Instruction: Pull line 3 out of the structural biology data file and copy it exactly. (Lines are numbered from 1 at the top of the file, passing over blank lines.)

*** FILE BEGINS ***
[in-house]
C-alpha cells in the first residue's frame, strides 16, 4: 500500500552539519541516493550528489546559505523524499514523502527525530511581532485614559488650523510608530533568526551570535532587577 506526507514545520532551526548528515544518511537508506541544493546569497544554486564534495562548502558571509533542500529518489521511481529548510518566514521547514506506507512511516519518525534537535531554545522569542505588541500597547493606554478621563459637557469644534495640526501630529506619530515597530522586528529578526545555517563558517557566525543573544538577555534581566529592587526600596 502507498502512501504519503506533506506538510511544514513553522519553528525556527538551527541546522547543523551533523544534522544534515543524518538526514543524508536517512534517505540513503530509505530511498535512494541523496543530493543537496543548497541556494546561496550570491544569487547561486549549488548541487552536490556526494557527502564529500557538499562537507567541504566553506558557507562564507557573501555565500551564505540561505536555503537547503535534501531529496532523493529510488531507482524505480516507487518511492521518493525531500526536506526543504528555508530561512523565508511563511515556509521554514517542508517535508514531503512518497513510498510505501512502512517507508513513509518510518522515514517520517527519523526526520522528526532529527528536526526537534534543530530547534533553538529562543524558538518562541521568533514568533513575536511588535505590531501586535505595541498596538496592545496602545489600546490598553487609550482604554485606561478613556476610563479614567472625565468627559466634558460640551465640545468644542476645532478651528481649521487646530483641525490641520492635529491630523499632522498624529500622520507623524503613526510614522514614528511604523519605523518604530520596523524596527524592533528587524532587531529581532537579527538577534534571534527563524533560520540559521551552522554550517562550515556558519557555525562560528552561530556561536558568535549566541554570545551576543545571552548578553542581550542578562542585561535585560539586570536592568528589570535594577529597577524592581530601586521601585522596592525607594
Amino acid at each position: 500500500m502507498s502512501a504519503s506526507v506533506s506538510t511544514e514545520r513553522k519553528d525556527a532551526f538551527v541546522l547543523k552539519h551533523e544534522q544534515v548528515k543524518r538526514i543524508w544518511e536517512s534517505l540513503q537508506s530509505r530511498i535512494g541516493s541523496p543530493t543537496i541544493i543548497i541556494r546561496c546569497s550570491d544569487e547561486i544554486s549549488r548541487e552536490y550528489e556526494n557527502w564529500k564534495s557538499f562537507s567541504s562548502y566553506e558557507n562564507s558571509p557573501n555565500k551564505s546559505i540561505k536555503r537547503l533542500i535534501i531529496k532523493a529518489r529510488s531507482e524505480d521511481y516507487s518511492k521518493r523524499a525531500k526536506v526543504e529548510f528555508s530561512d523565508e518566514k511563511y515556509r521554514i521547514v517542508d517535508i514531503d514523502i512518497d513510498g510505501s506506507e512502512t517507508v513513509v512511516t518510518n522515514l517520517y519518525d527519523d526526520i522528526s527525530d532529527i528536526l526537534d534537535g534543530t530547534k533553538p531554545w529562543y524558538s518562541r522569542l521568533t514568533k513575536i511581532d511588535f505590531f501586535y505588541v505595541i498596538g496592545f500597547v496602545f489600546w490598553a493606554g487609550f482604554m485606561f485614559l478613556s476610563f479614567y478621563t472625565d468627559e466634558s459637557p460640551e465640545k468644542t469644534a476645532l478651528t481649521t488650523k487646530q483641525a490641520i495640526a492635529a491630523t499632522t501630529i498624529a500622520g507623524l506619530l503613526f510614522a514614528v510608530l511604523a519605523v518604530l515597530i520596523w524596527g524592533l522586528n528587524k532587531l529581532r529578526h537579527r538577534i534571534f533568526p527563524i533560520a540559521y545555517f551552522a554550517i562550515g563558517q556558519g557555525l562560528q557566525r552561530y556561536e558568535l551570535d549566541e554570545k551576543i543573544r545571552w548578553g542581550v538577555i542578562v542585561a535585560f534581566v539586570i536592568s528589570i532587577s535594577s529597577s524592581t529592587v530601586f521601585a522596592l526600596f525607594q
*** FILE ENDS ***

Amino acid at each position: 500500500m502507498s502512501a504519503s506526507v506533506s506538510t511544514e514545520r513553522k519553528d525556527a532551526f538551527v541546522l547543523k552539519h551533523e544534522q544534515v548528515k543524518r538526514i543524508w544518511e536517512s534517505l540513503q537508506s530509505r530511498i535512494g541516493s541523496p543530493t543537496i541544493i543548497i541556494r546561496c546569497s550570491d544569487e547561486i544554486s549549488r548541487e552536490y550528489e556526494n557527502w564529500k564534495s557538499f562537507s567541504s562548502y566553506e558557507n562564507s558571509p557573501n555565500k551564505s546559505i540561505k536555503r537547503l533542500i535534501i531529496k532523493a529518489r529510488s531507482e524505480d521511481y516507487s518511492k521518493r523524499a525531500k526536506v526543504e529548510f528555508s530561512d523565508e518566514k511563511y515556509r521554514i521547514v517542508d517535508i514531503d514523502i512518497d513510498g510505501s506506507e512502512t517507508v513513509v512511516t518510518n522515514l517520517y519518525d527519523d526526520i522528526s527525530d532529527i528536526l526537534d534537535g534543530t530547534k533553538p531554545w529562543y524558538s518562541r522569542l521568533t514568533k513575536i511581532d511588535f505590531f501586535y505588541v505595541i498596538g496592545f500597547v496602545f489600546w490598553a493606554g487609550f482604554m485606561f485614559l478613556s476610563f479614567y478621563t472625565d468627559e466634558s459637557p460640551e465640545k468644542t469644534a476645532l478651528t481649521t488650523k487646530q483641525a490641520i495640526a492635529a491630523t499632522t501630529i498624529a500622520g507623524l506619530l503613526f510614522a514614528v510608530l511604523a519605523v518604530l515597530i520596523w524596527g524592533l522586528n528587524k532587531l529581532r529578526h537579527r538577534i534571534f533568526p527563524i533560520a540559521y545555517f551552522a554550517i562550515g563558517q556558519g557555525l562560528q557566525r552561530y556561536e558568535l551570535d549566541e554570545k551576543i543573544r545571552w548578553g542581550v538577555i542578562v542585561a535585560f534581566v539586570i536592568s528589570i532587577s535594577s529597577s524592581t529592587v530601586f521601585a522596592l526600596f525607594q